- Ōmi Province
- For other meanings of Omi, see Omi (disambiguation).
Ōmi Province (近江国 Ōmi no kuni ) is an old province of Japan, which today comprises Shiga Prefecture. It was one of the provinces that made up the Tōsandō circuit. It is nicknamed as Gōshū (江州).
Lake Biwa, Japan's largest lake, is located at the center of the province. "Ōmi" came from awaumi or "fresh-water sea" and the kanji of "Ōmi" (近江) means "an inlet near the capital" (See also Tōtōmi Province).
The ancient capital was near Ōtsu, which was also a major castle town. In north of Otsu, one of the most important monastery Enryaku-ji is located on the Hieizan.
Hōjō Tokimasa, the first shikken of the Kamakura Shogunate, was made daimyo of Ōmi Province in the 10th month of Shōji 2 (1200).
During the Sengoku Period, the northern part of the province was the fief of Ishida Mitsunari, Tokugawa Ieyasu's opponent at the Battle of Sekigahara, although he spent most of his time in Osaka Castle administering the fief of Toyotomi Hideyoshi's young son. After Ishida's defeat, Tokugawa granted the fief to his allies, the Ii clan, who built the castle and town of Hikone from the ruins of Sawayama.
Takebe taisha was designated as the chief Shinto shrine (ichinomiya) for the province. 
During the Edo Period, it was host to five stations of the Tōkaidō and eight stations of the Nakasendō.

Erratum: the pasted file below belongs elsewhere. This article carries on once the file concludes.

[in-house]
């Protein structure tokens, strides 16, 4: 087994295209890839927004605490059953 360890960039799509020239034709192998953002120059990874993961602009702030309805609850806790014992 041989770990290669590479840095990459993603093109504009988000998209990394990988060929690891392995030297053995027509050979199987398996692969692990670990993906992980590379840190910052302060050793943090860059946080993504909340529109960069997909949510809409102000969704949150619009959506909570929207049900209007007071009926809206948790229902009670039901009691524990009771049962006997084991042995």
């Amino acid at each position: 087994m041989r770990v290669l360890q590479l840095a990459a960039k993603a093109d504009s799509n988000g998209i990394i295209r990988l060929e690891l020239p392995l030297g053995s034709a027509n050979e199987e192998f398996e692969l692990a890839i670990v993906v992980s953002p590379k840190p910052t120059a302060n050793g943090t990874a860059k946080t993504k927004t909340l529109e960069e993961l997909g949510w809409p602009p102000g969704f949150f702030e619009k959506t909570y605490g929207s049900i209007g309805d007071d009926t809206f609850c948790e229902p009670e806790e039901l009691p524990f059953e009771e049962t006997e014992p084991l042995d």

The southern part of the province around the town of Kōka (Koga) was the home of the famous Koga Ninja, one of the two main founding schools of ninjutsu.
- ^ Nussbaum, Louis-Frédéric. (2005). "Ōmi" in Japan Encyclopedia, p. 750 at Google Books; n.b., Louis-Frédéric is pseudonym of Louis-Frédéric Nussbaum, see Deutsche Nationalbibliothek Authority File.
- ^ Titsingh, Isaac. (1834). Annales des empereurs du japon, p. 224. at Google Books
- ^ "Nationwide List of Ichinomiya," p. 1.; retrieved 2011-08-09
- Nussbaum, Louis-Frédéric and Käthe Roth. (2005). Japan encyclopedia. Cambridge: Harvard University Press. 10-ISBN 0-674-01753-6; 13-ISBN 978-0-674-01753-5; OCLC 58053128
- Titsingh, Isaac. (1834). Nihon Odai Ichiran; ou, Annales des empereurs du Japon. Paris: Royal Asiatic Society, Oriental Translation Fund of Great Britain and Ireland. OCLC 5850691.
Former provinces of Japan (List) Kinai Tōkaidō Tōsandō Hokurikudō San'indō San'yōdō Nankaidō Saikaidō Hokkaidō
Ancient pre-Taihō Code provinces included: Fusa · Hi · Keno · Kibi · Koshi · Kumaso · Toyo · Tsukushi
Source: Nussbaum, Louis-Frédéric. (2005). "Provinces and prefectures" in Japan Encyclopedia, p. 780 at Google Books; excerpt,
- "Japan's former provinces were converted into prefectures by the Meiji government ... [and] grouped, according to geographic position, into the 'five provinces of the Kinai' and 'seven circuits'."
- Old provinces of Japan
- Shiga geography stubs
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